Psalm 88 is a prayer from a point of utter dejection. The woman or man speaking feels trapped, as if dead on the inside. They feel no more alive than the person they see being buried in the grave. They feel trapped by their pain and loss, perhaps numbed from trauma.
There have been very few times I felt like that, like one sitting on the edge of falling into the deepest night, with no hope from rising.
Yet I’ve also seen it more than I’d like in the eyes and stories of those who’ve experienced abuse or trauma, people sharing with me how it was like the light of the sun was extinguished for them and their loss or traumatic experience made them feel hollow inside, like a shell of a person.
This Psalm shows us this experience, though it feels utterly isolating and unique, is not new. If you are feeling so traumatized, alone, dejected, or depressed, God inspired others to write out prayers from that same point of view. Someone thousands of years before felt a very similar numbness and despair, and enough people could resonate with it that it was put in your Bible. So know though you may feel alone you are not.
I think it is important to note the Psalmist does not end in hope. Often when people are in this experience of disorientation and loss our temptation as friends and family is to push them out of it, to have them count their blessings, to do something to get them out of it. But as anyone who has been through such a time can tell you, it is not as simple as that. There is a point you are able to begin to do that, as healing comes. But there is a point that all you can do is sit in dust and ashes and weep; and sometimes even that is too much. To try to push someone out of their grief and pain before they are ready can be hurtful to them, deeping their experience of isolation and rejection. We need to be patient and present with people where they are, accepting them taking their own pace, acknowledging that they are worthy of our love and companionship in their deep darkness. When we face this darkness in our own lives, we also must be patient realizing it is not time for self-judgment or condemnation. We might want to say “you should already be past this” but we each heal in our own time.
The hope I see in this passage is three-fold.
First it does paint a way forward. In such suffering, we must accept ourselves and brokenness, our disorientation, without judgment. That such an experience is in Scripture suggests that even in that moment of seeming god-forsakenness and meaningless pain, we are not alone. God is all about us, even though unseen due to the all-enfolding darkness as thick as wool hanging out us. We need not be pushed to pretend we feel or see it when in that moment, but the presence of this Psalm in Scripture tells us that, which means we can know that the pain is not the only word. As we go through our process of healing, a sense of meaning or life-giving wisdom can grow from such a dark place. It is not a sign we are irreparably broken even though it may feel that way.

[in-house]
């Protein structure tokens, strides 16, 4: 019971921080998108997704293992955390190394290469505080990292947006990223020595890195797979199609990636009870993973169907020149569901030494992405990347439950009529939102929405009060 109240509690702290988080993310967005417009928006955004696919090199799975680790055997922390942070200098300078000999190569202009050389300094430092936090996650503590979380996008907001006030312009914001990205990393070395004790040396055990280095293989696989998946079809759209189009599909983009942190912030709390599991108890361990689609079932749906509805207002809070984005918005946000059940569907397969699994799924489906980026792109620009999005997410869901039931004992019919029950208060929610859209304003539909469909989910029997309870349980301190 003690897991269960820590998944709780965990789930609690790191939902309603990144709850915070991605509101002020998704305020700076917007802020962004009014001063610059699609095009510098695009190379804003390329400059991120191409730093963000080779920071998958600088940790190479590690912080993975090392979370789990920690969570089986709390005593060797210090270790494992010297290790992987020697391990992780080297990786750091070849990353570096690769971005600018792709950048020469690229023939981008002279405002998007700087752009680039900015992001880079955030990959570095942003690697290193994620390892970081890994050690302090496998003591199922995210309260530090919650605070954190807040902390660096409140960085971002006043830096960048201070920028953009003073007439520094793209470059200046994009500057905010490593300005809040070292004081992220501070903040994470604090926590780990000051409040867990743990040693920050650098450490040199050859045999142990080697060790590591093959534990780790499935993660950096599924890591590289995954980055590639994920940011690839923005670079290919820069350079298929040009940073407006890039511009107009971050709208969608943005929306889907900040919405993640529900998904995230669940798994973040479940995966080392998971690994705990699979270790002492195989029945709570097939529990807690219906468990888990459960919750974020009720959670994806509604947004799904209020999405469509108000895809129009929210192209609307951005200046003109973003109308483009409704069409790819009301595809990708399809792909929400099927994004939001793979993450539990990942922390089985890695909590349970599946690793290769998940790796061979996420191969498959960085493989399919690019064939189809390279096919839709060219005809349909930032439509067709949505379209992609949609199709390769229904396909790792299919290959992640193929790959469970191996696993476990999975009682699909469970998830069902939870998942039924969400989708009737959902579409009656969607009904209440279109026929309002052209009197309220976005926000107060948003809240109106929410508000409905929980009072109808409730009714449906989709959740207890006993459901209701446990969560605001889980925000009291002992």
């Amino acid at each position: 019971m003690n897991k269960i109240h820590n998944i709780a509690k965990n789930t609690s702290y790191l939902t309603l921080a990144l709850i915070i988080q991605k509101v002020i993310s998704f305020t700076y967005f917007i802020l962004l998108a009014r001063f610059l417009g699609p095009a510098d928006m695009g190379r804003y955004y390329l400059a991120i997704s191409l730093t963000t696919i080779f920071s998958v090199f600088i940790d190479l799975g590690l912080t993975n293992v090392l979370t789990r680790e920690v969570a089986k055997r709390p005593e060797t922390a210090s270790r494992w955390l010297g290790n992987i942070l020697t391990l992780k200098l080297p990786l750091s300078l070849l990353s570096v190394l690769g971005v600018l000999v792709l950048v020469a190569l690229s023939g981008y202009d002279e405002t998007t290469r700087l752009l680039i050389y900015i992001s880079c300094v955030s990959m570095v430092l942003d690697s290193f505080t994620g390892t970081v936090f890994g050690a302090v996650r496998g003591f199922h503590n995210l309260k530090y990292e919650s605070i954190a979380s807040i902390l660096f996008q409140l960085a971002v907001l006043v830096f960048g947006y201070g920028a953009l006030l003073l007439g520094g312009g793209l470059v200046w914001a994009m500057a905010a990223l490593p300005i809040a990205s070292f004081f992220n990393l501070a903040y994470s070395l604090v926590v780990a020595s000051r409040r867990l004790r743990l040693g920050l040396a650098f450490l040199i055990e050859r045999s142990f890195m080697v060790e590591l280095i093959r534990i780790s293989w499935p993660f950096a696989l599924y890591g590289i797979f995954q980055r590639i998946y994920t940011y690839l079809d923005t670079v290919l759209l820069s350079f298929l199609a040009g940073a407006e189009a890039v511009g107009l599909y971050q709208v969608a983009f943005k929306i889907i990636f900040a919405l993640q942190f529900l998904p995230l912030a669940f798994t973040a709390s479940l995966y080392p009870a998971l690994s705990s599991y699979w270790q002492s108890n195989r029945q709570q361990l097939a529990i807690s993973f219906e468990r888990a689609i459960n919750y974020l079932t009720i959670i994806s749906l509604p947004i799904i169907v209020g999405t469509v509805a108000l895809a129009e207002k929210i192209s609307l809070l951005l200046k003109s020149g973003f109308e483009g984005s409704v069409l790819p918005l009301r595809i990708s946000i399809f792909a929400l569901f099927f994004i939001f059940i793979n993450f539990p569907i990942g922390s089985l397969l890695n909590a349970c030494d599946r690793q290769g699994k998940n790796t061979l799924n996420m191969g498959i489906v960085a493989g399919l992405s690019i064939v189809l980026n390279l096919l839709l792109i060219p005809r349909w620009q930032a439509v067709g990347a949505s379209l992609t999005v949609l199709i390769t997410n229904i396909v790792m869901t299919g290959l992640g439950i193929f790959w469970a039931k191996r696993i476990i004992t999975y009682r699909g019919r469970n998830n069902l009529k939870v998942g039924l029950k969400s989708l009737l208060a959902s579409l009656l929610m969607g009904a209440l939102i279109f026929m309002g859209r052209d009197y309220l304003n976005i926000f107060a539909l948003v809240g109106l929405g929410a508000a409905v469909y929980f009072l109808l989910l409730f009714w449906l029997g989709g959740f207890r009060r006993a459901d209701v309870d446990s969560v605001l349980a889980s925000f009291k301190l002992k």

This path forward is shown, secondly, through the person speaking and writing this prayer. Though every temptation may be to isolate, and they may feel totally estranged from all about them even in a big crowd, this Psalmist does reach out – to God, and to the praying, worshipping community of which she or he is a part. Those who have gone through such dark times know this is no easy thing, but a heroic act of courage on the Psalmist’s part.
A part of what this Psalm teaches us is that even in the experience of life-numbing trauma and heart-stopping loss, we are not meant to go it alone. It will take courage to reach out and not all can stand with you during your pain, but it is worth it to reach out – to God through prayer, ritual, journaling, meditation, hymns, church. But just as importantly, since in your numbness and loss it may still feel you are hitting a ceiling to the heavens, reach out to others. Find friends and family to talk to, or just be with rather than being alone. Reach out to people at your church, particularly your pastors, deacons, or parish nurse. Reach out to support groups for those facing your trauma or loss. Reach out to trained counselors who can help you learn the steps to navigate your journey. And even use writing, music, art, poetry, blogging, to express privately your own pain.
Finally, remember you are not alone. As I mentioned, the fact this Psalm is in Scripture is an acknowledging that even in these moments where God cannot be seen or felt due to the depth of our pain, God is present though hidden by darkness. The Christian Gospel adds a level to this, by teaching us in the apostle’s creed that Jesus “descended to hell”. This means whatever hellish heartache we face, we can know Jesus is already somehow mystically present even if, by definition, each hell we face is that place in which God feels absent and we feel forsaken.